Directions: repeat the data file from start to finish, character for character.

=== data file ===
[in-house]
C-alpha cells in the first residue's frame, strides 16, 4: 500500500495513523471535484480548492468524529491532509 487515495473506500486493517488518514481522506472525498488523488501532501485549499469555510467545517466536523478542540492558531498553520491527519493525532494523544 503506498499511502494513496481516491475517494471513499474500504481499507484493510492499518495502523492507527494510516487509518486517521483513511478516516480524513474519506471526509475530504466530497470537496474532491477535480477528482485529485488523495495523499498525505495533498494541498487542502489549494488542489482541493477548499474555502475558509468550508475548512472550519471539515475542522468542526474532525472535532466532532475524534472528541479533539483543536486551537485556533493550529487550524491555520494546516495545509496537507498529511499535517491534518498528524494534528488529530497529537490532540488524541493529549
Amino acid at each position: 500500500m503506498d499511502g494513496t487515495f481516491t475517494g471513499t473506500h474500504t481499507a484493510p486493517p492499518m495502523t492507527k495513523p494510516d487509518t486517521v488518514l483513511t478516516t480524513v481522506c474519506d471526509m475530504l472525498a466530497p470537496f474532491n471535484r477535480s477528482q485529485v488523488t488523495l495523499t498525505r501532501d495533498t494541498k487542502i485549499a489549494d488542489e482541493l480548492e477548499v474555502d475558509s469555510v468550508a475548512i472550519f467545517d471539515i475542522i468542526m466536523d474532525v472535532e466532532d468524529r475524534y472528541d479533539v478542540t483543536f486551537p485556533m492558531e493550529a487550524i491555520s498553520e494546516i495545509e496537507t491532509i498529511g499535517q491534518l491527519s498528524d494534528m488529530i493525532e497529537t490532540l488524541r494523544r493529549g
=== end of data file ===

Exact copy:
[in-house]
C-alpha cells in the first residue's frame, strides 16, 4: 500500500495513523471535484480548492468524529491532509 487515495473506500486493517488518514481522506472525498488523488501532501485549499469555510467545517466536523478542540492558531498553520491527519493525532494523544 503506498499511502494513496481516491475517494471513499474500504481499507484493510492499518495502523492507527494510516487509518486517521483513511478516516480524513474519506471526509475530504466530497470537496474532491477535480477528482485529485488523495495523499498525505495533498494541498487542502489549494488542489482541493477548499474555502475558509468550508475548512472550519471539515475542522468542526474532525472535532466532532475524534472528541479533539483543536486551537485556533493550529487550524491555520494546516495545509496537507498529511499535517491534518498528524494534528488529530497529537490532540488524541493529549
Amino acid at each position: 500500500m503506498d499511502g494513496t487515495f481516491t475517494g471513499t473506500h474500504t481499507a484493510p486493517p492499518m495502523t492507527k495513523p494510516d487509518t486517521v488518514l483513511t478516516t480524513v481522506c474519506d471526509m475530504l472525498a466530497p470537496f474532491n471535484r477535480s477528482q485529485v488523488t488523495l495523499t498525505r501532501d495533498t494541498k487542502i485549499a489549494d488542489e482541493l480548492e477548499v474555502d475558509s469555510v468550508a475548512i472550519f467545517d471539515i475542522i468542526m466536523d474532525v472535532e466532532d468524529r475524534y472528541d479533539v478542540t483543536f486551537p485556533m492558531e493550529a487550524i491555520s498553520e494546516i495545509e496537507t491532509i498529511g499535517q491534518l491527519s498528524d494534528m488529530i493525532e497529537t490532540l488524541r494523544r493529549g